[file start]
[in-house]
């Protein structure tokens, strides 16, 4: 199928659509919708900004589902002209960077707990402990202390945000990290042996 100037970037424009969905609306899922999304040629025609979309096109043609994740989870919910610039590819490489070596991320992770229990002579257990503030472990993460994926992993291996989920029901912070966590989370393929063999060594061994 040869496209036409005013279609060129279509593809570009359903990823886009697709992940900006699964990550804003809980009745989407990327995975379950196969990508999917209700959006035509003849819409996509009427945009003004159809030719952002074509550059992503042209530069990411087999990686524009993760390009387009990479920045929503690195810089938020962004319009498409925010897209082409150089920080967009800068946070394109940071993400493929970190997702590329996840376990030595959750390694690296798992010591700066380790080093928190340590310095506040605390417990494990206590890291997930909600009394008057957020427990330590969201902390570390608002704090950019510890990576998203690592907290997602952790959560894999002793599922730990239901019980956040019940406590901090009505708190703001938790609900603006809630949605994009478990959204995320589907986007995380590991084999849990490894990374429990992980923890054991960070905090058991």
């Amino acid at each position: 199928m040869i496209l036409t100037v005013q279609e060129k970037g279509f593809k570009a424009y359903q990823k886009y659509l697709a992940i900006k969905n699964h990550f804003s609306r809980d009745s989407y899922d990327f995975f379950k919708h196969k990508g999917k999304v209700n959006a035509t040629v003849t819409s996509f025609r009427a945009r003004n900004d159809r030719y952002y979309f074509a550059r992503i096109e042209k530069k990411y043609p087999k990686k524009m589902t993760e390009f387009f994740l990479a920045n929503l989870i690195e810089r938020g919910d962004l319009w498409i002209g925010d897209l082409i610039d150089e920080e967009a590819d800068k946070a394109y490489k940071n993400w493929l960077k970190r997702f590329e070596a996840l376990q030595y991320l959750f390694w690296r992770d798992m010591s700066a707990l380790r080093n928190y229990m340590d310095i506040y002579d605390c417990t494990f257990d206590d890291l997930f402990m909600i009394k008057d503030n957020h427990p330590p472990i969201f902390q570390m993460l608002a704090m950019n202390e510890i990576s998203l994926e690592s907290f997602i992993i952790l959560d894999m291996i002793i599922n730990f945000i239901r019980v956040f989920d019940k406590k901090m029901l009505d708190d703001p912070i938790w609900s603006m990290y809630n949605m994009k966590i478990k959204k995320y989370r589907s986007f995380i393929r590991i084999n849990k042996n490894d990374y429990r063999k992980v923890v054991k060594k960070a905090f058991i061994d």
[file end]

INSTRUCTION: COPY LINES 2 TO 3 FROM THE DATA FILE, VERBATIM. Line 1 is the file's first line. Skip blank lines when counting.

């Protein structure tokens, strides 16, 4: 199928659509919708900004589902002209960077707990402990202390945000990290042996 100037970037424009969905609306899922999304040629025609979309096109043609994740989870919910610039590819490489070596991320992770229990002579257990503030472990993460994926992993291996989920029901912070966590989370393929063999060594061994 040869496209036409005013279609060129279509593809570009359903990823886009697709992940900006699964990550804003809980009745989407990327995975379950196969990508999917209700959006035509003849819409996509009427945009003004159809030719952002074509550059992503042209530069990411087999990686524009993760390009387009990479920045929503690195810089938020962004319009498409925010897209082409150089920080967009800068946070394109940071993400493929970190997702590329996840376990030595959750390694690296798992010591700066380790080093928190340590310095506040605390417990494990206590890291997930909600009394008057957020427990330590969201902390570390608002704090950019510890990576998203690592907290997602952790959560894999002793599922730990239901019980956040019940406590901090009505708190703001938790609900603006809630949605994009478990959204995320589907986007995380590991084999849990490894990374429990992980923890054991960070905090058991």
């Amino acid at each position: 199928m040869i496209l036409t100037v005013q279609e060129k970037g279509f593809k570009a424009y359903q990823k886009y659509l697709a992940i900006k969905n699964h990550f804003s609306r809980d009745s989407y899922d990327f995975f379950k919708h196969k990508g999917k999304v209700n959006a035509t040629v003849t819409s996509f025609r009427a945009r003004n900004d159809r030719y952002y979309f074509a550059r992503i096109e042209k530069k990411y043609p087999k990686k524009m589902t993760e390009f387009f994740l990479a920045n929503l989870i690195e810089r938020g919910d962004l319009w498409i002209g925010d897209l082409i610039d150089e920080e967009a590819d800068k946070a394109y490489k940071n993400w493929l960077k970190r997702f590329e070596a996840l376990q030595y991320l959750f390694w690296r992770d798992m010591s700066a707990l380790r080093n928190y229990m340590d310095i506040y002579d605390c417990t494990f257990d206590d890291l997930f402990m909600i009394k008057d503030n957020h427990p330590p472990i969201f902390q570390m993460l608002a704090m950019n202390e510890i990576s998203l994926e690592s907290f997602i992993i952790l959560d894999m291996i002793i599922n730990f945000i239901r019980v956040f989920d019940k406590k901090m029901l009505d708190d703001p912070i938790w609900s603006m990290y809630n949605m994009k966590i478990k959204k995320y989370r589907s986007f995380i393929r590991i084999n849990k042996n490894d990374y429990r063999k992980v923890v054991k060594k960070a905090f058991i061994d």